High Court Quibbles Over Definition of ‘Proceeds’

Most decisions issued by the United States Supreme Court include a majority opinion, supported by at least five of the court’s justices (assuming full participation by the court’s nine justices).  Yet, occasionally, the court is fractured, with no five justices agreeing on a single rationale for disposing of the case.  In those situations, as cited in Grutter v. Bollinger, “the holding of the Court may be viewed as that position taken by those Members who concurred in the judgments on the narrowest grounds.” 

This proposition is well-established and typically is applied in a later case when the court is determining the precedential effect of a prior case decided without a majority opinion.  In a recent decision, United States v. Santos, involving the interpretation of the word “proceeds” in the federal money-laundering statute, however, Justice Antonin Scalia took the unusual step of expressing his view regarding the precedential effect of the very case the court was deciding.

In the penultimate paragraph of his plurality opinion that was joined by Justices David Souter and Ruth Bader Ginsburg, Scalia noted, “We think it appropriate to add a word concerning the stare decisis effect of Justice Stevens’ opinion.  Since his vote is necessary to our judgment, and since his opinion rests upon the narrower ground, the Court’s holding is limited accordingly.”  So far, no problem.  But then Scalia went on to critique Justice John Paul Stevens’ “speculations,” which, according to Scalia, “address a case that is not before him, are the purest of dicta, and form no part of today’s holding.”  Id.  Not done yet, he concluded with a pointed warning to counsel in later cases that, while they may argue that Stevens’ view in Santos was the holding of the court, Stevens’ view was expressly rejected by a majority of the court.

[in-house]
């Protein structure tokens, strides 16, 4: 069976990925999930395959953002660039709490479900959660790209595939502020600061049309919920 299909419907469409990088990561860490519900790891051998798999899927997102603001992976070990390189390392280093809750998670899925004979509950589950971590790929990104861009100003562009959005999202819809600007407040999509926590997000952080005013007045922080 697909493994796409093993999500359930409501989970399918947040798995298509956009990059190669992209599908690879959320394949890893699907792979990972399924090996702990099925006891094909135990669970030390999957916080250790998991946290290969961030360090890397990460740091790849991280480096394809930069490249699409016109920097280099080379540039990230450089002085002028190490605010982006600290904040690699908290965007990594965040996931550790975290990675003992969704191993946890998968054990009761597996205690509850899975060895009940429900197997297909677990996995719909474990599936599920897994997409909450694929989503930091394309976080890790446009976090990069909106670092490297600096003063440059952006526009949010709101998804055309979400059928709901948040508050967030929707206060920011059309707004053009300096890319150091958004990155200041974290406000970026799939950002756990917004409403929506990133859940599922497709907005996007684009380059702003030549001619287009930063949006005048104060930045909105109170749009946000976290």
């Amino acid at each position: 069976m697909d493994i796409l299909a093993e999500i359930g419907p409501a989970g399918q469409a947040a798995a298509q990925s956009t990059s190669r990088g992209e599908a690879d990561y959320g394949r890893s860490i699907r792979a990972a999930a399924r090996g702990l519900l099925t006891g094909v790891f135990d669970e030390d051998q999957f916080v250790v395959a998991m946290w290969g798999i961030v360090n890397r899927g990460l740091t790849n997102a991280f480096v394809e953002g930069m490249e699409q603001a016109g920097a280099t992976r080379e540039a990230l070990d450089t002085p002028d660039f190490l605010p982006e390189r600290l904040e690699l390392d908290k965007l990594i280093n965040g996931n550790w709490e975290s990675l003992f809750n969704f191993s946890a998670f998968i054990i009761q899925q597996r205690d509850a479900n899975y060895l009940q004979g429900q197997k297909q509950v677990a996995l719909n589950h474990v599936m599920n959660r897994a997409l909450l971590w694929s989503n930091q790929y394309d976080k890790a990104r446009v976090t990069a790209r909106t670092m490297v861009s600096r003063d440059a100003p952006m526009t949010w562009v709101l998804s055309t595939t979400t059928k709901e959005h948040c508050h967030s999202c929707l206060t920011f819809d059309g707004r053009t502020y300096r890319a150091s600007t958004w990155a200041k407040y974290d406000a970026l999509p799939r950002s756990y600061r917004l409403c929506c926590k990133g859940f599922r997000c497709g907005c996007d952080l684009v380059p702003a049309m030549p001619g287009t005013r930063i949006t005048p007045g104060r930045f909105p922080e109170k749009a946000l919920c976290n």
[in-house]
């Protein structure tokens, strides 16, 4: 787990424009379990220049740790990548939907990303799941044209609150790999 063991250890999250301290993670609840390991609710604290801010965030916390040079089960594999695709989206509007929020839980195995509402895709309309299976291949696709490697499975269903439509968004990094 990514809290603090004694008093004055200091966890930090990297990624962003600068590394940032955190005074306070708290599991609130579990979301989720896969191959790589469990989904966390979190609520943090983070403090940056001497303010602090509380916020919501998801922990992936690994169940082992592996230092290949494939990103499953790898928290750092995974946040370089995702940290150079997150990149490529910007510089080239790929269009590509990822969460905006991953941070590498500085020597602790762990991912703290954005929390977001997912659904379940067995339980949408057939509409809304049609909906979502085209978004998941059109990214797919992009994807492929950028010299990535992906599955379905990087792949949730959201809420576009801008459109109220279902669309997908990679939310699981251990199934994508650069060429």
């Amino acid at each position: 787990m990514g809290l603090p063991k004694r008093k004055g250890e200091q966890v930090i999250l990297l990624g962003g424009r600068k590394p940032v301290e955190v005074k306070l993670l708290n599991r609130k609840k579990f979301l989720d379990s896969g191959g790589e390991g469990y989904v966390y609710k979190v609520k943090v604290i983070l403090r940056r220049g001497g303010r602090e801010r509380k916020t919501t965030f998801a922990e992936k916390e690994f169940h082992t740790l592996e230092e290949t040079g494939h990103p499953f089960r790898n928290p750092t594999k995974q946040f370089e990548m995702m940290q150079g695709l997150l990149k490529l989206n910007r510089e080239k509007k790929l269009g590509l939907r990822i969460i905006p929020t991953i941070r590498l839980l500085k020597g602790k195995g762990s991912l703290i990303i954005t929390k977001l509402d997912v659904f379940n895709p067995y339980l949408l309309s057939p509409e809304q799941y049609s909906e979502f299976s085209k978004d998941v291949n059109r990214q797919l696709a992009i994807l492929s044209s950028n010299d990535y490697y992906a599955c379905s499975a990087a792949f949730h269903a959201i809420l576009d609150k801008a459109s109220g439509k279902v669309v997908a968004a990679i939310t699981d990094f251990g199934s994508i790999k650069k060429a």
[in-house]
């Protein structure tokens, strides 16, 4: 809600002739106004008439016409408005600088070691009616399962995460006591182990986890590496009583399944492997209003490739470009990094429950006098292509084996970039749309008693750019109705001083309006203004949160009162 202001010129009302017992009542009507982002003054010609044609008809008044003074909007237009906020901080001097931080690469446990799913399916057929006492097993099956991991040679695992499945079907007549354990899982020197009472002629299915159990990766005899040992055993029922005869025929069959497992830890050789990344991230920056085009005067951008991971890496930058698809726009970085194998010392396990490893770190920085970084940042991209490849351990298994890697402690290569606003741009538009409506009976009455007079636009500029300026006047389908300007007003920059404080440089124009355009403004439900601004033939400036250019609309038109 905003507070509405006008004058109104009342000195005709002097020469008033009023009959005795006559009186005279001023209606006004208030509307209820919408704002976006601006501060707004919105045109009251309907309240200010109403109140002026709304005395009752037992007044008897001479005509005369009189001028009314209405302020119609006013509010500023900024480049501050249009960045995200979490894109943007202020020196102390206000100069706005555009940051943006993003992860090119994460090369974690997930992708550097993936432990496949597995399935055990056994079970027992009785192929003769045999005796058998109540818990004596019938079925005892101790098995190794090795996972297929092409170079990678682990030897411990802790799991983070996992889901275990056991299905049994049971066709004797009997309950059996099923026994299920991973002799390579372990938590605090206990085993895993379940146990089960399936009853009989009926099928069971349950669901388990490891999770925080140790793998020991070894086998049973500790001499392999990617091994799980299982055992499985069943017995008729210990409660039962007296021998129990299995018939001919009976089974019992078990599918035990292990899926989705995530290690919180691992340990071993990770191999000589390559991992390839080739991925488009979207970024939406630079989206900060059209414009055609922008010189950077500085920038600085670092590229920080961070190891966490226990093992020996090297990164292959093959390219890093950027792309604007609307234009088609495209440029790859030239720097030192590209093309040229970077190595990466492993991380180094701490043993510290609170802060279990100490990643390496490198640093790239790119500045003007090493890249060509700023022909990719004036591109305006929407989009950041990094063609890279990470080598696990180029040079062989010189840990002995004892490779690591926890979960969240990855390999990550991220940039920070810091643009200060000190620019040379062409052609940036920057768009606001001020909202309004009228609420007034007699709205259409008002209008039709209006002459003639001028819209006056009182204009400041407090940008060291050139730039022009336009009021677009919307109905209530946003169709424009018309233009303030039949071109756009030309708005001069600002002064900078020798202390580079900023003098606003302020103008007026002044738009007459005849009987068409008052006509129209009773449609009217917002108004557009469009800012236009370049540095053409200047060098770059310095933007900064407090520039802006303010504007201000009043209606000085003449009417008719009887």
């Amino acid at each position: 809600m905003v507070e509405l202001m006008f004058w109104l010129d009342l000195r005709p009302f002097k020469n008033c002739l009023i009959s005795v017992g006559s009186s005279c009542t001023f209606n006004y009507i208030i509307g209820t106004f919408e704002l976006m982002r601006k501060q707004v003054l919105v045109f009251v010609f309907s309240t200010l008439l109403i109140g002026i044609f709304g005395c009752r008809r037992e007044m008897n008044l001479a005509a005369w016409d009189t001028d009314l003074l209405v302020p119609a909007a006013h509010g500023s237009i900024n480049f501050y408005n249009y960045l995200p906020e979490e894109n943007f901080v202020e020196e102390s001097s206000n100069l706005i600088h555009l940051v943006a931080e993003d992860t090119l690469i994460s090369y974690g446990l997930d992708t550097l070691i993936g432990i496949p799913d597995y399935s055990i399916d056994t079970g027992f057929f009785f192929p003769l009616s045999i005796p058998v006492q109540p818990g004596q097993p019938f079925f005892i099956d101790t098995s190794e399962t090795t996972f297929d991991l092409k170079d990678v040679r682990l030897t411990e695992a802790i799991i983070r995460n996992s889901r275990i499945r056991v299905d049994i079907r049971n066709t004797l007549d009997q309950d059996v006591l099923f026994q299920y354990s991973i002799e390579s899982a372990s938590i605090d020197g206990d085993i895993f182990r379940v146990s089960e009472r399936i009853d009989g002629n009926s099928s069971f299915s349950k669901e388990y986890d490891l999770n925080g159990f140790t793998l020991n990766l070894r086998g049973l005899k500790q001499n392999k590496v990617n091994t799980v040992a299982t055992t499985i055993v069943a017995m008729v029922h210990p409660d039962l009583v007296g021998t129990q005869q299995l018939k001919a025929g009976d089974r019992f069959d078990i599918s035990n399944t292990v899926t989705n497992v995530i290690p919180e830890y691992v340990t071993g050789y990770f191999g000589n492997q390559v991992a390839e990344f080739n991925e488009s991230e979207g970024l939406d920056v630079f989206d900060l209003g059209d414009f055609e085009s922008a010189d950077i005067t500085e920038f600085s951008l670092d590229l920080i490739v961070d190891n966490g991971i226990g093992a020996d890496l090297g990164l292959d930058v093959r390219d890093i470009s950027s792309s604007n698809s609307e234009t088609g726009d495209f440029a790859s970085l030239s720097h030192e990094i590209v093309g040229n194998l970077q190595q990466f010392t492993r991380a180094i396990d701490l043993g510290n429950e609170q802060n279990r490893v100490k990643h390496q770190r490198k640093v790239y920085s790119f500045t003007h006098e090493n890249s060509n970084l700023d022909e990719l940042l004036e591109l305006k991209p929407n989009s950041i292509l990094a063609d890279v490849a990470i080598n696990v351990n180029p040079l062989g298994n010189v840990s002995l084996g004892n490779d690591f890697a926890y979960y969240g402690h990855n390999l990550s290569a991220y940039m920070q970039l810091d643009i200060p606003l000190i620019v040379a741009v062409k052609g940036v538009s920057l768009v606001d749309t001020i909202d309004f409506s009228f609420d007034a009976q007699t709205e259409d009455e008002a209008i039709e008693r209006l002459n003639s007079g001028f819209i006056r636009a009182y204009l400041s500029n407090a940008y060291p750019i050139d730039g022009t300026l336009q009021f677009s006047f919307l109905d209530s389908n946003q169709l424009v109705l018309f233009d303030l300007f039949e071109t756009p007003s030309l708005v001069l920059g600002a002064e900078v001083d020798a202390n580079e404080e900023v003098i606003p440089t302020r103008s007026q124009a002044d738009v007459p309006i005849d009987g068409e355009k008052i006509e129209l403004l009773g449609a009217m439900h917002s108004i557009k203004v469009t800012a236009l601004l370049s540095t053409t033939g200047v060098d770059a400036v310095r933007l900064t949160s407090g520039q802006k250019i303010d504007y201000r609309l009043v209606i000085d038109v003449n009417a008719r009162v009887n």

The issue thus joined, Stevens struck back.  Using Scalia’s own words — “the purest of dicta” — to describe Scalia’s opinion regarding the effect of Stevens’ opinion, Stevens explained the actual basis for the result he reached, one not based on speculations.  Not wanting to be left out, Justice Samuel Alito, in a dissent joined by three other justices, noted that he agreed with some of Stevens’ reasoning but not all of it.  And, in a riposte to Scalia, Alito noted in a footnote, “In light of the plurality opinion’s discussion of ‘the stare decisis effect of Justice Stevens’ opinion,’ it must be noted that five Justices agree with the position taken by Justice Stevens on the matter discussed in the preceding sentence of the text.”

Good luck to practitioners and lower court judges in the many cases to come where “proceeds” of money laundering are at issue and the Santos decision is the precedent (whatever that precedent may be) most on point.

This posting is intended only to inform, not to provide legal advice; and readers should seek professional advice for specific applications of the information.

Bruce P. Merenstein
Schnader Harrison Segal & Lewis LLP

Explore posts in the same categories: Appellate Law, Bruce Merenstein

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